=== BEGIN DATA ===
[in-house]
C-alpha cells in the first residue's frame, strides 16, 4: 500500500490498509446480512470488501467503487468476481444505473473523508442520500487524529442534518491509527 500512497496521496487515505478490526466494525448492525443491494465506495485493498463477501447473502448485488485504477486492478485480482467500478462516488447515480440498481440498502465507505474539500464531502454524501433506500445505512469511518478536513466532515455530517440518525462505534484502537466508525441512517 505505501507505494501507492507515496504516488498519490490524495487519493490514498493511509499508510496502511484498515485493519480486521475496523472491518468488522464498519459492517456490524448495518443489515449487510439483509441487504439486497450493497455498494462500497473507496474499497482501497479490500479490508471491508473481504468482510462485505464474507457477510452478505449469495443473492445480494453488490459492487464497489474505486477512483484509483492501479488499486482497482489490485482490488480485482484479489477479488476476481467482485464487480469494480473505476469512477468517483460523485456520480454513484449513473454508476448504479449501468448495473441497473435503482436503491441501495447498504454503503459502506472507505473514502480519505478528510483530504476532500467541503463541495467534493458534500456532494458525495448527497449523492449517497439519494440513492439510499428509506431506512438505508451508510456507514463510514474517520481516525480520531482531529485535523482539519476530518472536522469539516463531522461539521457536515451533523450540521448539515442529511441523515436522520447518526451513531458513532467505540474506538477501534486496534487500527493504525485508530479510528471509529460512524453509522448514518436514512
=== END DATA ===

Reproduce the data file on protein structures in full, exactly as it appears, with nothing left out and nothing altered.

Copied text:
[in-house]
C-alpha cells in the first residue's frame, strides 16, 4: 500500500490498509446480512470488501467503487468476481444505473473523508442520500487524529442534518491509527 500512497496521496487515505478490526466494525448492525443491494465506495485493498463477501447473502448485488485504477486492478485480482467500478462516488447515480440498481440498502465507505474539500464531502454524501433506500445505512469511518478536513466532515455530517440518525462505534484502537466508525441512517 505505501507505494501507492507515496504516488498519490490524495487519493490514498493511509499508510496502511484498515485493519480486521475496523472491518468488522464498519459492517456490524448495518443489515449487510439483509441487504439486497450493497455498494462500497473507496474499497482501497479490500479490508471491508473481504468482510462485505464474507457477510452478505449469495443473492445480494453488490459492487464497489474505486477512483484509483492501479488499486482497482489490485482490488480485482484479489477479488476476481467482485464487480469494480473505476469512477468517483460523485456520480454513484449513473454508476448504479449501468448495473441497473435503482436503491441501495447498504454503503459502506472507505473514502480519505478528510483530504476532500467541503463541495467534493458534500456532494458525495448527497449523492449517497439519494440513492439510499428509506431506512438505508451508510456507514463510514474517520481516525480520531482531529485535523482539519476530518472536522469539516463531522461539521457536515451533523450540521448539515442529511441523515436522520447518526451513531458513532467505540474506538477501534486496534487500527493504525485508530479510528471509529460512524453509522448514518436514512